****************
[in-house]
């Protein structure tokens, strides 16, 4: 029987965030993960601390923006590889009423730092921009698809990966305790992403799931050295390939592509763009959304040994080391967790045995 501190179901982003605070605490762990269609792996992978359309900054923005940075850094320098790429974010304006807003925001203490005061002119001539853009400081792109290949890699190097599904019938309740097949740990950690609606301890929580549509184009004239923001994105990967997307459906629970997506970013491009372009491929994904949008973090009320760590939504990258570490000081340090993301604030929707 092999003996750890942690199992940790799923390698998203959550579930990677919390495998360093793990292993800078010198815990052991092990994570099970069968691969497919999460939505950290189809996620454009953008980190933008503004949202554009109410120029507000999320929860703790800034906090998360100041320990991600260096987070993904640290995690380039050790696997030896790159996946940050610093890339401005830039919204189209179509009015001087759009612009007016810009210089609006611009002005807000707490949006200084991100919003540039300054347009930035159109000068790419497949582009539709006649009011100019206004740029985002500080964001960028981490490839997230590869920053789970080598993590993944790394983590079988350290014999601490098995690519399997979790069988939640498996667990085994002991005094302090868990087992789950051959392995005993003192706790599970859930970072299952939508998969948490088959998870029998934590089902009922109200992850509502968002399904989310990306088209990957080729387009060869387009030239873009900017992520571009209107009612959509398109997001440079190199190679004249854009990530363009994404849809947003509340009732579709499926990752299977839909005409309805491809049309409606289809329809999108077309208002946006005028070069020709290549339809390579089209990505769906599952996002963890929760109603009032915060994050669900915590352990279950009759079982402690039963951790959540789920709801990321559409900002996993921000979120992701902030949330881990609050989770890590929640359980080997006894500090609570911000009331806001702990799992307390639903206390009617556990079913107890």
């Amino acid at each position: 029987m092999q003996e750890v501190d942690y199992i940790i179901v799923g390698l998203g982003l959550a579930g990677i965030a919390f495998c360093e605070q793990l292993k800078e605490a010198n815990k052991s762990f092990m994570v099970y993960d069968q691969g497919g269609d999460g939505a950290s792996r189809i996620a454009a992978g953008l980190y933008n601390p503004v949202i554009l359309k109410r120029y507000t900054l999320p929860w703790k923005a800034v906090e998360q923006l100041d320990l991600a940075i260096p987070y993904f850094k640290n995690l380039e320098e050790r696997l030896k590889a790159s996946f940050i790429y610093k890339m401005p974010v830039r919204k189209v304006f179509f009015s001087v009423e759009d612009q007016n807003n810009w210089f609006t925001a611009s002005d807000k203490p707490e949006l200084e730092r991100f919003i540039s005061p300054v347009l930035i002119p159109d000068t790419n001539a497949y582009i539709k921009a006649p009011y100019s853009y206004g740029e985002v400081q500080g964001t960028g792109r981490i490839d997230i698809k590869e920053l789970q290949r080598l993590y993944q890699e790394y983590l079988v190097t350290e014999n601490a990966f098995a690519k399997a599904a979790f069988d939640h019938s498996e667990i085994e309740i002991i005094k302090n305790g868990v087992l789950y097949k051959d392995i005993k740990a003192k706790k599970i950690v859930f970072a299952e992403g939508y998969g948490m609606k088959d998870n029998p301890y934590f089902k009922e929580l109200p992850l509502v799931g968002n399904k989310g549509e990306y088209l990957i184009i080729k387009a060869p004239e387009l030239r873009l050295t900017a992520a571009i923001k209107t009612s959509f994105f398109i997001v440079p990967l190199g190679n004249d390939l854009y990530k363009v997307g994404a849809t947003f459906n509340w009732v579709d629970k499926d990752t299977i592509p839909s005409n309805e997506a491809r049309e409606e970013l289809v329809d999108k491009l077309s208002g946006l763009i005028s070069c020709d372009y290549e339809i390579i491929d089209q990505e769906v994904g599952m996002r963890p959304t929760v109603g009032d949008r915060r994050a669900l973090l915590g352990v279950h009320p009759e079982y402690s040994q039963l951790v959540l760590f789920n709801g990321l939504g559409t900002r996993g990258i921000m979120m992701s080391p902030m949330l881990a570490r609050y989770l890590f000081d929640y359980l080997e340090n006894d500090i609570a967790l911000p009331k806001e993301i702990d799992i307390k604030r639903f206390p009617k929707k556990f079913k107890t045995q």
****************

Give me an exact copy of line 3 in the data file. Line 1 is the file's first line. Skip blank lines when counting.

């Amino acid at each position: 029987m092999q003996e750890v501190d942690y199992i940790i179901v799923g390698l998203g982003l959550a579930g990677i965030a919390f495998c360093e605070q793990l292993k800078e605490a010198n815990k052991s762990f092990m994570v099970y993960d069968q691969g497919g269609d999460g939505a950290s792996r189809i996620a454009a992978g953008l980190y933008n601390p503004v949202i554009l359309k109410r120029y507000t900054l999320p929860w703790k923005a800034v906090e998360q923006l100041d320990l991600a940075i260096p987070y993904f850094k640290n995690l380039e320098e050790r696997l030896k590889a790159s996946f940050i790429y610093k890339m401005p974010v830039r919204k189209v304006f179509f009015s001087v009423e759009d612009q007016n807003n810009w210089f609006t925001a611009s002005d807000k203490p707490e949006l200084e730092r991100f919003i540039s005061p300054v347009l930035i002119p159109d000068t790419n001539a497949y582009i539709k921009a006649p009011y100019s853009y206004g740029e985002v400081q500080g964001t960028g792109r981490i490839d997230i698809k590869e920053l789970q290949r080598l993590y993944q890699e790394y983590l079988v190097t350290e014999n601490a990966f098995a690519k399997a599904a979790f069988d939640h019938s498996e667990i085994e309740i002991i005094k302090n305790g868990v087992l789950y097949k051959d392995i005993k740990a003192k706790k599970i950690v859930f970072a299952e992403g939508y998969g948490m609606k088959d998870n029998p301890y934590f089902k009922e929580l109200p992850l509502v799931g968002n399904k989310g549509e990306y088209l990957i184009i080729k387009a060869p004239e387009l030239r873009l050295t900017a992520a571009i923001k209107t009612s959509f994105f398109i997001v440079p990967l190199g190679n004249d390939l854009y990530k363009v997307g994404a849809t947003f459906n509340w009732v579709d629970k499926d990752t299977i592509p839909s005409n309805e997506a491809r049309e409606e970013l289809v329809d999108k491009l077309s208002g946006l763009i005028s070069c020709d372009y290549e339809i390579i491929d089209q990505e769906v994904g599952m996002r963890p959304t929760v109603g009032d949008r915060r994050a669900l973090l915590g352990v279950h009320p009759e079982y402690s040994q039963l951790v959540l760590f789920n709801g990321l939504g559409t900002r996993g990258i921000m979120m992701s080391p902030m949330l881990a570490r609050y989770l890590f000081d929640y359980l080997e340090n006894d500090i609570a967790l911000p009331k806001e993301i702990d799992i307390k604030r639903f206390p009617k929707k556990f079913k107890t045995q």